Terros Health and Maricopa County Adult Probation Department have received a national award for a first-in-the-nation program designed to improve probationers’ access to integrated health services and reduce recidivism.  

The National Association of Counties recognized the innovative justice clinics, which include co-located health services and probation offices in four locations in the Valley, including a medical clinic inside of a probation office in west Phoenix. 

The program targets adults on probation, a historically underserved population that has experienced inequities in health coverage and care while experiencing significant health care needs. 

“The justice-involved have historically been underserved when it comes to health care,” said Michael Cimino, chief for Maricopa County Adult Probation. “We are changing that dynamic by removing barriers to health care through co-locating with Terros Health. And we are taking a more holistic approach and changing the culture, not only with our staff, but for individuals on probation. They are beginning to see that we care about their health and well-being, not just their probation status.”

There are approximately 3,200 individuals reporting to the Department’s Black Canyon Adult Probation Center. Within the initial year of service, 1,856 probationers received integrated care at the co-located facilities.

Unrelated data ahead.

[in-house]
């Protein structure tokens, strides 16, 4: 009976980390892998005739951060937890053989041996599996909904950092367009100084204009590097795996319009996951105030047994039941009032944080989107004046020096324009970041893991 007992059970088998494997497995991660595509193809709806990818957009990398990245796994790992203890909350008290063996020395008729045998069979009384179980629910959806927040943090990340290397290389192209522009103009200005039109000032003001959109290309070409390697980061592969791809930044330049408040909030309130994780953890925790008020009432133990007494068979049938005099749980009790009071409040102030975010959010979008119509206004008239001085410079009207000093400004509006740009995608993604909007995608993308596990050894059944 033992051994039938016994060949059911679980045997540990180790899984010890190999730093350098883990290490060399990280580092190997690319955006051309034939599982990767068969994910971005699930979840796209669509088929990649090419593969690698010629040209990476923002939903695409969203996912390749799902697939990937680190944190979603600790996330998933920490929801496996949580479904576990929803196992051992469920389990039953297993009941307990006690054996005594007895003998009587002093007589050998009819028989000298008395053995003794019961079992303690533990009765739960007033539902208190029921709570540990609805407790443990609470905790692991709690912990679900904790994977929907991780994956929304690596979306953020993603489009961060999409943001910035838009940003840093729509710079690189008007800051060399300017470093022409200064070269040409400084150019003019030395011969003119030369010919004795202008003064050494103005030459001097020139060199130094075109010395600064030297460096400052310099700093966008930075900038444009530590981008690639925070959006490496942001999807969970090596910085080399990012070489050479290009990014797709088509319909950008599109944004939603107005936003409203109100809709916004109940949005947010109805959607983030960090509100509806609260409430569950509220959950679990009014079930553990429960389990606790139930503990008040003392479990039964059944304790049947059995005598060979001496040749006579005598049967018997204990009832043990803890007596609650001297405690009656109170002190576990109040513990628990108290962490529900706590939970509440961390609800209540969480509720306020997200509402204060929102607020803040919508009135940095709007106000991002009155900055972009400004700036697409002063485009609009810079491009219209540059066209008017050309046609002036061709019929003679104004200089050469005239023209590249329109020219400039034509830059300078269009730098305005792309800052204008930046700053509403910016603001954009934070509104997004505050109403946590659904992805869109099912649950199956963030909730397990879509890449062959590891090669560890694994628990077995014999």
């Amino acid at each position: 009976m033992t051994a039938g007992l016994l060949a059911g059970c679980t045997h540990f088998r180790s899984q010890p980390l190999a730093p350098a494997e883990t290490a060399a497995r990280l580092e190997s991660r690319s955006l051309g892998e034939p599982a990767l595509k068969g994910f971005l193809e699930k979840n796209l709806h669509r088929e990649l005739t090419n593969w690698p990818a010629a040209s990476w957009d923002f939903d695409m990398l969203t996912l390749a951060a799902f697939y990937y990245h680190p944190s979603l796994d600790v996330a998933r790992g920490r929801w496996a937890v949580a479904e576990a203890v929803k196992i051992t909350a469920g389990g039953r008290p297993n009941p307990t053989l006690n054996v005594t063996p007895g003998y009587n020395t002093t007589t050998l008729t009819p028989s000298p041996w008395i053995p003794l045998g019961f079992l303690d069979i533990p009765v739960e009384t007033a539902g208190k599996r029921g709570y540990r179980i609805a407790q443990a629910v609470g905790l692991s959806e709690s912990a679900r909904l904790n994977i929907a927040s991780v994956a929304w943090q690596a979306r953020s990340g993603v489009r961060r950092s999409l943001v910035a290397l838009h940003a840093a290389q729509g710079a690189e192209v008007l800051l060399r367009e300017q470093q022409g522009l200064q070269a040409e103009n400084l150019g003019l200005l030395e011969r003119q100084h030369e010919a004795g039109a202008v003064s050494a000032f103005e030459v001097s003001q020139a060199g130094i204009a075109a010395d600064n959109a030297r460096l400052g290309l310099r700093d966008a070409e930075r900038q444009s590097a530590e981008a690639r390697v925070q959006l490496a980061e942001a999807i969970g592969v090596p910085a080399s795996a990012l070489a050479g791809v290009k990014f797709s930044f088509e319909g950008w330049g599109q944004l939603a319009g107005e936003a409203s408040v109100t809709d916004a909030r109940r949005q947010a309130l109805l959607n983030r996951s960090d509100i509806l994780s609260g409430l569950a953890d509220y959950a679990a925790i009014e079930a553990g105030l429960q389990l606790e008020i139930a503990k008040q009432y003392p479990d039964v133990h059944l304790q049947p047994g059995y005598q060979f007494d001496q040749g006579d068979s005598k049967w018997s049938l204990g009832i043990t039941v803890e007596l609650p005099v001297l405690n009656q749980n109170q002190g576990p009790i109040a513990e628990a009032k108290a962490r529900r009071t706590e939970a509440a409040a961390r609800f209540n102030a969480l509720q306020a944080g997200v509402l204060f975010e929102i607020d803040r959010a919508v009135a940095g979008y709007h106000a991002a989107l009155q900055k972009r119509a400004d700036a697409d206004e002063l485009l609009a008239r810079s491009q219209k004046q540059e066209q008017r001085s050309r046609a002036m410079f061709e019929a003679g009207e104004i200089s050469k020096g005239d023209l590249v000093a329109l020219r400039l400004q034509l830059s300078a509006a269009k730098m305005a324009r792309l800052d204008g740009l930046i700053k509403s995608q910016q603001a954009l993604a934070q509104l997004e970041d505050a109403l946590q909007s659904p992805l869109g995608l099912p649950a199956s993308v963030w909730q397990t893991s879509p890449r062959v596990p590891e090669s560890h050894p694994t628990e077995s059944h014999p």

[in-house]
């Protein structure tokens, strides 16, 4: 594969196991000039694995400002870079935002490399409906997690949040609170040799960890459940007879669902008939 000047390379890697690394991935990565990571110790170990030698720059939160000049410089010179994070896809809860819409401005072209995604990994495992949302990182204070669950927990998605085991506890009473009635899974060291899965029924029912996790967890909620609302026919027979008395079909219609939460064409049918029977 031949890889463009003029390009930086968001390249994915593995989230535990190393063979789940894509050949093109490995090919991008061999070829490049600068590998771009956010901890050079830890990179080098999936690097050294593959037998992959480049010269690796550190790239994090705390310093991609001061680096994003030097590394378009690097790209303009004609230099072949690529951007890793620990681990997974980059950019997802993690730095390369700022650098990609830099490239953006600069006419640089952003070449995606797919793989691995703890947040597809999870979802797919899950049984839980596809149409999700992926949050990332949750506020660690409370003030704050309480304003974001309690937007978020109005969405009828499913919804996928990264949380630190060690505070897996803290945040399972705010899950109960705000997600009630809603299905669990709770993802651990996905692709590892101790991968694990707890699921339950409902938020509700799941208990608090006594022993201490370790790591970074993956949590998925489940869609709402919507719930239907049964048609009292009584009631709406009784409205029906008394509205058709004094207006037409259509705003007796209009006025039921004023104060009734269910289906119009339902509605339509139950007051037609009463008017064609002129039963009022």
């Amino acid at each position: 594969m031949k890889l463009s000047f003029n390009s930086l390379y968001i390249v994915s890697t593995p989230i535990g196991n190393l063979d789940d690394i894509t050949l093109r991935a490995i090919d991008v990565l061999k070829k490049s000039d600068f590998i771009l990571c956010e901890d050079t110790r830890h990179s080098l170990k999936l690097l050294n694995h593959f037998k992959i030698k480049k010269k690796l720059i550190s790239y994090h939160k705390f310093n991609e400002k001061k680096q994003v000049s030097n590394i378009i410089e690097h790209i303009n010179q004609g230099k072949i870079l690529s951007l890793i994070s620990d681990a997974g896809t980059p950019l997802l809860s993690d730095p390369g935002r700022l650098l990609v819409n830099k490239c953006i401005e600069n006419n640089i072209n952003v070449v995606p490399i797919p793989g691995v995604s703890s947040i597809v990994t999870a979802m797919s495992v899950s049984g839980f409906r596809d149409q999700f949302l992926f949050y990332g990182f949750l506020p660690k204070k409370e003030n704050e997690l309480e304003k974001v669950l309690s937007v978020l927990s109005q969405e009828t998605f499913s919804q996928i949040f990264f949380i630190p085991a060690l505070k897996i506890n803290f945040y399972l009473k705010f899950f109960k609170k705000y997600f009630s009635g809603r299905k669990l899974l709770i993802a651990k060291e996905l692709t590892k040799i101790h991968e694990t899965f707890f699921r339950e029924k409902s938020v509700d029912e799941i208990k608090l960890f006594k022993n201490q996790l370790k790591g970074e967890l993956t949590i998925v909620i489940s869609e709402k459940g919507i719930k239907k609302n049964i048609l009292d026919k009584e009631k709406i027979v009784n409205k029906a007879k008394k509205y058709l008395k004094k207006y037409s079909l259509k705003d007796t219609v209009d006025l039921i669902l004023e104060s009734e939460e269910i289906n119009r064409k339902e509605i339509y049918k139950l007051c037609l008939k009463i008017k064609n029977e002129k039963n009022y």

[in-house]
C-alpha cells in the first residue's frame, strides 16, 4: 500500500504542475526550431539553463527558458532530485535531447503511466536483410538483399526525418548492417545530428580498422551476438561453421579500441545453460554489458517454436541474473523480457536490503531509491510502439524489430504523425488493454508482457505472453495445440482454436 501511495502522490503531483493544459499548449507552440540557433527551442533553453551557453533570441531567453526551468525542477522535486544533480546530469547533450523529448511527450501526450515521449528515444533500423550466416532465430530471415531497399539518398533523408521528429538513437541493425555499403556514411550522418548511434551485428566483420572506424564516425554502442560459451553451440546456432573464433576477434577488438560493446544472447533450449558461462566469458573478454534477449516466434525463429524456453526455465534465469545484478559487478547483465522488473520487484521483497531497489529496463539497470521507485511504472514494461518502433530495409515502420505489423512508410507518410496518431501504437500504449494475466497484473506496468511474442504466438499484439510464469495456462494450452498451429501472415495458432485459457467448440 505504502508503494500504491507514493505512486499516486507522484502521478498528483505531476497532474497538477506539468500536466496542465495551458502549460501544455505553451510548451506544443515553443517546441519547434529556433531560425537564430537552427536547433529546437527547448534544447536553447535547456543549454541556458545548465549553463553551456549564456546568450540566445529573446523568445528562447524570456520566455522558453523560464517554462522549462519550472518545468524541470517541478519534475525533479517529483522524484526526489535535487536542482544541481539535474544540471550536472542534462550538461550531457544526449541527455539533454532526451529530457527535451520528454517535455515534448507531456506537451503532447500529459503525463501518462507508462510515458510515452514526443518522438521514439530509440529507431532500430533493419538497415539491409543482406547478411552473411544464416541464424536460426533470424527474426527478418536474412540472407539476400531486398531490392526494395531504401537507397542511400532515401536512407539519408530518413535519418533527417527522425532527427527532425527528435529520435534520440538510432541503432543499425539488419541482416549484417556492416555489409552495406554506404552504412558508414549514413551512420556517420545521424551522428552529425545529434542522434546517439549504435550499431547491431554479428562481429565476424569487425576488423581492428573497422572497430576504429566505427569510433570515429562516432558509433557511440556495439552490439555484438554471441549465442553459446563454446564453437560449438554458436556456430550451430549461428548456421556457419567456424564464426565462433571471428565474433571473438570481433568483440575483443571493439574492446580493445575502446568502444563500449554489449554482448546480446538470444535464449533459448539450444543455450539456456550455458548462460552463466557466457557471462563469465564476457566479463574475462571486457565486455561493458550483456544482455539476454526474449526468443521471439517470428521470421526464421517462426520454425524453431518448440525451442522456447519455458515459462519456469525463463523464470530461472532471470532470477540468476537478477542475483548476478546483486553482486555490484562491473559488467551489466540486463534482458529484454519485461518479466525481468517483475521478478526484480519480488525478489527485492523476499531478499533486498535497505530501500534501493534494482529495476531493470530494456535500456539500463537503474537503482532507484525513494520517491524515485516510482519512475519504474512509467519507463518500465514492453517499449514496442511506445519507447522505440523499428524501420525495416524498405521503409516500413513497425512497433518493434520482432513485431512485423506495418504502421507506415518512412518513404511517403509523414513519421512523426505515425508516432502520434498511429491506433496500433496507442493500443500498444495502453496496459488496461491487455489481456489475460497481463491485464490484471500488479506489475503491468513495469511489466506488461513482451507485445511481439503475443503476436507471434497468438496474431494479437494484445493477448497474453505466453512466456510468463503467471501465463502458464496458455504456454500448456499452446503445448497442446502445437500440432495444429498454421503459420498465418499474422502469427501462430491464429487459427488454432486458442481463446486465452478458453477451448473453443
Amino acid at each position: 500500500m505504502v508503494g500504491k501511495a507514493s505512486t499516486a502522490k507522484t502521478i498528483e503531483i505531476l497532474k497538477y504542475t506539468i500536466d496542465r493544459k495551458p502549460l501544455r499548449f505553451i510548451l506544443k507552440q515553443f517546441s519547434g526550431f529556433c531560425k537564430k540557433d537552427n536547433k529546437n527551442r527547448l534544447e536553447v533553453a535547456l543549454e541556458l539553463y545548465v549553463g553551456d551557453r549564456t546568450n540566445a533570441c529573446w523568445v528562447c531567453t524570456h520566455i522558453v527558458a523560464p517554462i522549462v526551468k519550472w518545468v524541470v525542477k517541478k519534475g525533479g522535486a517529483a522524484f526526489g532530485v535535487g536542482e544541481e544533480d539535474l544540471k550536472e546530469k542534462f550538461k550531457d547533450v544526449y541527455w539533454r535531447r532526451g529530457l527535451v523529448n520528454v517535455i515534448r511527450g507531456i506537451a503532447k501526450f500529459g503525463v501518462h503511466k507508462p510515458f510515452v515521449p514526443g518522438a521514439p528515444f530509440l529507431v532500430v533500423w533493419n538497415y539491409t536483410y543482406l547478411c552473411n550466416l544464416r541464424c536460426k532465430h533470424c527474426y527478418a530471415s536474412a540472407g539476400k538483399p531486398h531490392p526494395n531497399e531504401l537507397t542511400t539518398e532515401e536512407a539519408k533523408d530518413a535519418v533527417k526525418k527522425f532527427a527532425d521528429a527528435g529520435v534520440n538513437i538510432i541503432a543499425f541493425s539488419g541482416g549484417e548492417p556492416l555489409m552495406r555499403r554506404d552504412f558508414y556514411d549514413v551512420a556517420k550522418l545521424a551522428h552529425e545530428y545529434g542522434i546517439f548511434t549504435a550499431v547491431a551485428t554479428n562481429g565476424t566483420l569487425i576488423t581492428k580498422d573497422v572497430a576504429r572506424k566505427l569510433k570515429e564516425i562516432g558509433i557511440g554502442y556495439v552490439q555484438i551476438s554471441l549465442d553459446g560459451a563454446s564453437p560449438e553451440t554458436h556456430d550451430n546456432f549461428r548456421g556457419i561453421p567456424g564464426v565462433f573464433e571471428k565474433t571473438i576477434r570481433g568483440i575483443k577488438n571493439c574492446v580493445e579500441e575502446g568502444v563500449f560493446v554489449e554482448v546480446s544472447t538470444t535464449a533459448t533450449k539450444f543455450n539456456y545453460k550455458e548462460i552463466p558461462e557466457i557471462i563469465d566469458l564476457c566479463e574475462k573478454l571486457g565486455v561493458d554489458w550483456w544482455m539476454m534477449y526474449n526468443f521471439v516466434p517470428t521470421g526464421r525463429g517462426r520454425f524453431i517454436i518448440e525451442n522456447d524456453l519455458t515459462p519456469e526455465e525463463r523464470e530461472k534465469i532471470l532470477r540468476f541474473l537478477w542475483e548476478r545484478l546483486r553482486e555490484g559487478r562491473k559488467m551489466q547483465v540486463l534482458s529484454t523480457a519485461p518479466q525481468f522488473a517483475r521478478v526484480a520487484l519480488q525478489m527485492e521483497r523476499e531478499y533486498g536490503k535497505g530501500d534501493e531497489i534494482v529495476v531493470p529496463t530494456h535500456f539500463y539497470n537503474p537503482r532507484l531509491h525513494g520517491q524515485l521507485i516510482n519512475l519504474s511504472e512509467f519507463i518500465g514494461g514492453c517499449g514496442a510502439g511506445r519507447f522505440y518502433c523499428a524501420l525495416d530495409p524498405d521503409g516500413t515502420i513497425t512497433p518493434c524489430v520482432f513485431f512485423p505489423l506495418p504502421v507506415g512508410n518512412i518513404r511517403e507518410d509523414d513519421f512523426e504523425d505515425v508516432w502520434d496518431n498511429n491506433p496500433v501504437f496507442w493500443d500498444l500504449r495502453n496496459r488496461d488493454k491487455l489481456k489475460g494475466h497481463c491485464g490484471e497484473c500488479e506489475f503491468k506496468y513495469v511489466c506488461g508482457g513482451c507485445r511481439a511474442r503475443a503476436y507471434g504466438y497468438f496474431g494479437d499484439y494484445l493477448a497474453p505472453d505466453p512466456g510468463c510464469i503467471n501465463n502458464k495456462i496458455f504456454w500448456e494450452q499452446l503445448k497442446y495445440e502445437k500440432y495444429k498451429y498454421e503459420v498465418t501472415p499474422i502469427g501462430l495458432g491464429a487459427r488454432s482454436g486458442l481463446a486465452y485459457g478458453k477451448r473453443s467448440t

Terros Health has been serving the probation population for many years, but this program makes health care more accessible to probationers, according to Peggy Chase, Terros Health’s president and CEO and one of Az Business magazine’s Most influential Women of 2018. (Photo by Bruce Andersen, AZ Big Media)

The centers are staffed by a Terros Health nurse practitioner and a registered nurse case manager who are specially trained in working with the probation population, along with two counselors, a peer community health worker and a project manager. 

Before receiving services, individuals undergo a comprehensive physical and mental health examination that includes BMI, heart function, diabetes, anxiety and depression screenings. Results from the screenings, along with an evaluation of the individual’s social determinants of health, are used to inform a customized treatment plan.

Terros Health has a long history of serving the probation population, but this program makes health care more accessible to probationers, according to Peggy Chase, the organization’s president and CEO.  

“We want probationers to feel welcome and know that their health and well-being are valued,” she said. “This program offers coordination of care under one roof, and the opportunity to meet probationers’ physical and mental health needs at one time, giving them a new path to succeed.” 

The justice clinics are funded by a five-year grant from the Arizona Health Care Cost Containment System’s Targeted Investments Program. AHCCCS established the program in 2017 to incentivize eligible providers that meet certain benchmarks for integrating and coordinating physical and behavioral health care for Medicaid beneficiaries.  

“Integrating physical and behavioral health in this way was our vision for the justice clinics,” said Jami Snyder, director of AHCCCS. “Ultimately, we want the justice clinics to become a model of care that works in Arizona and that could also be adopted in other parts of the nation,” she said.